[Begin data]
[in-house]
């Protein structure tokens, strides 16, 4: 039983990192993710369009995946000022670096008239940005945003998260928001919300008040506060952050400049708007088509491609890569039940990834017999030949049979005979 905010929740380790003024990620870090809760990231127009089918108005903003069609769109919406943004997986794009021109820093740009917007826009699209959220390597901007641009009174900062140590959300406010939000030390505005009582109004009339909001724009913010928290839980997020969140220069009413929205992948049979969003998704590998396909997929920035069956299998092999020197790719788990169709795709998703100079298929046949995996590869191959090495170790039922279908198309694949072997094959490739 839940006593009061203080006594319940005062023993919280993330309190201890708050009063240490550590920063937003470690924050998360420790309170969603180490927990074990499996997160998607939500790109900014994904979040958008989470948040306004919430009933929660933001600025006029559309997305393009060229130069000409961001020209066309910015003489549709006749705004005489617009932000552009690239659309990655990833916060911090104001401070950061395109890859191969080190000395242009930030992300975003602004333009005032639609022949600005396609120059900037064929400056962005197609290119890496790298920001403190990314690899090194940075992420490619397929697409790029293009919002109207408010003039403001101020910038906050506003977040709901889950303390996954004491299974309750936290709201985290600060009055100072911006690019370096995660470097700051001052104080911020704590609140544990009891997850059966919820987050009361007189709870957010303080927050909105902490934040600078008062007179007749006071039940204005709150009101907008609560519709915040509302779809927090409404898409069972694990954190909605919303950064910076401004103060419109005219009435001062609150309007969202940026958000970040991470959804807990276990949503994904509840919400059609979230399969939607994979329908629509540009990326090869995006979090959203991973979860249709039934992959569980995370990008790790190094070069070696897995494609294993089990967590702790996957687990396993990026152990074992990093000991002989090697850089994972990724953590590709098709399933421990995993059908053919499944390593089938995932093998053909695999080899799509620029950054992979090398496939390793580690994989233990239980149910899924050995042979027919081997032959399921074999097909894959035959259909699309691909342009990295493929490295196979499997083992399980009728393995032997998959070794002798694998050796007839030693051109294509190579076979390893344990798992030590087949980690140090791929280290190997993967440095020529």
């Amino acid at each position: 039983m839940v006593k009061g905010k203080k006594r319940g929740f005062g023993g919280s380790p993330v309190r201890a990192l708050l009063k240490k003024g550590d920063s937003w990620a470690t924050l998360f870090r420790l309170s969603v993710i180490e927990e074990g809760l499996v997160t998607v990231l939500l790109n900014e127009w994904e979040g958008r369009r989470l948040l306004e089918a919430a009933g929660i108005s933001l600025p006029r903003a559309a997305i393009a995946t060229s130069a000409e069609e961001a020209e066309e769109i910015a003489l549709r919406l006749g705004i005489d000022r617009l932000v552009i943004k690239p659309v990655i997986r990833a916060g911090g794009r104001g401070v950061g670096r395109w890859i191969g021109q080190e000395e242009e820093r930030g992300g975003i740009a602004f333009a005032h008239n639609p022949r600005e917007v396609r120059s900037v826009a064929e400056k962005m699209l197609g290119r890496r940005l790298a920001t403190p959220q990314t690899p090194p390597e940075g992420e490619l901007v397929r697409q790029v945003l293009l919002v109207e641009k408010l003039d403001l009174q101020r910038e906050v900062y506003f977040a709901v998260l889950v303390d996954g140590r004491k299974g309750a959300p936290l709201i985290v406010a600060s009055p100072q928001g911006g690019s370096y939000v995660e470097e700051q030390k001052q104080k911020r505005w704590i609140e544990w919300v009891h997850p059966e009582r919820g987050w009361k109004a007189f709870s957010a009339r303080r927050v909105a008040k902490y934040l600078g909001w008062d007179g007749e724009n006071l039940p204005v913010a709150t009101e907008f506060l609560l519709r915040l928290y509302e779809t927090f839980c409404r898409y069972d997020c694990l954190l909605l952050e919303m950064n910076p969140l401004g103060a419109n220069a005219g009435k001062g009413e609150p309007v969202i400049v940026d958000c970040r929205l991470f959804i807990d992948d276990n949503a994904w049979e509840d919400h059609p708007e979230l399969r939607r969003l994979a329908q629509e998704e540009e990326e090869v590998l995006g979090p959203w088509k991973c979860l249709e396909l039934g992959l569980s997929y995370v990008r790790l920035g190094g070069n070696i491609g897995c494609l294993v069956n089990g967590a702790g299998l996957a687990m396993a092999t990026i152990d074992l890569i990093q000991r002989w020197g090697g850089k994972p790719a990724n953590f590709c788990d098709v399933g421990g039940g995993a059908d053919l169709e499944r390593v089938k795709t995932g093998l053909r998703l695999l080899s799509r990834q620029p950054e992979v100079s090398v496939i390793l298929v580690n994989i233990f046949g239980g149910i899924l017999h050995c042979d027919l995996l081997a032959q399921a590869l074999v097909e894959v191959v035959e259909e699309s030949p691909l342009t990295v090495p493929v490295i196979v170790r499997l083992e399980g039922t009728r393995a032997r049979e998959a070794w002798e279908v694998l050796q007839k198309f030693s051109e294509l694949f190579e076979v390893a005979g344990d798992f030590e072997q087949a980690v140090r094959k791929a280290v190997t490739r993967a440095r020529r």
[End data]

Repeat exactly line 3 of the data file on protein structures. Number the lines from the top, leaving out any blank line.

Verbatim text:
């Amino acid at each position: 039983m839940v006593k009061g905010k203080k006594r319940g929740f005062g023993g919280s380790p993330v309190r201890a990192l708050l009063k240490k003024g550590d920063s937003w990620a470690t924050l998360f870090r420790l309170s969603v993710i180490e927990e074990g809760l499996v997160t998607v990231l939500l790109n900014e127009w994904e979040g958008r369009r989470l948040l306004e089918a919430a009933g929660i108005s933001l600025p006029r903003a559309a997305i393009a995946t060229s130069a000409e069609e961001a020209e066309e769109i910015a003489l549709r919406l006749g705004i005489d000022r617009l932000v552009i943004k690239p659309v990655i997986r990833a916060g911090g794009r104001g401070v950061g670096r395109w890859i191969g021109q080190e000395e242009e820093r930030g992300g975003i740009a602004f333009a005032h008239n639609p022949r600005e917007v396609r120059s900037v826009a064929e400056k962005m699209l197609g290119r890496r940005l790298a920001t403190p959220q990314t690899p090194p390597e940075g992420e490619l901007v397929r697409q790029v945003l293009l919002v109207e641009k408010l003039d403001l009174q101020r910038e906050v900062y506003f977040a709901v998260l889950v303390d996954g140590r004491k299974g309750a959300p936290l709201i985290v406010a600060s009055p100072q928001g911006g690019s370096y939000v995660e470097e700051q030390k001052q104080k911020r505005w704590i609140e544990w919300v009891h997850p059966e009582r919820g987050w009361k109004a007189f709870s957010a009339r303080r927050v909105a008040k902490y934040l600078g909001w008062d007179g007749e724009n006071l039940p204005v913010a709150t009101e907008f506060l609560l519709r915040l928290y509302e779809t927090f839980c409404r898409y069972d997020c694990l954190l909605l952050e919303m950064n910076p969140l401004g103060a419109n220069a005219g009435k001062g009413e609150p309007v969202i400049v940026d958000c970040r929205l991470f959804i807990d992948d276990n949503a994904w049979e509840d919400h059609p708007e979230l399969r939607r969003l994979a329908q629509e998704e540009e990326e090869v590998l995006g979090p959203w088509k991973c979860l249709e396909l039934g992959l569980s997929y995370v990008r790790l920035g190094g070069n070696i491609g897995c494609l294993v069956n089990g967590a702790g299998l996957a687990m396993a092999t990026i152990d074992l890569i990093q000991r002989w020197g090697g850089k994972p790719a990724n953590f590709c788990d098709v399933g421990g039940g995993a059908d053919l169709e499944r390593v089938k795709t995932g093998l053909r998703l695999l080899s799509r990834q620029p950054e992979v100079s090398v496939i390793l298929v580690n994989i233990f046949g239980g149910i899924l017999h050995c042979d027919l995996l081997a032959q399921a590869l074999v097909e894959v191959v035959e259909e699309s030949p691909l342009t990295v090495p493929v490295i196979v170790r499997l083992e399980g039922t009728r393995a032997r049979e998959a070794w002798e279908v694998l050796q007839k198309f030693s051109e294509l694949f190579e076979v390893a005979g344990d798992f030590e072997q087949a980690v140090r094959k791929a280290v190997t490739r993967a440095r020529r």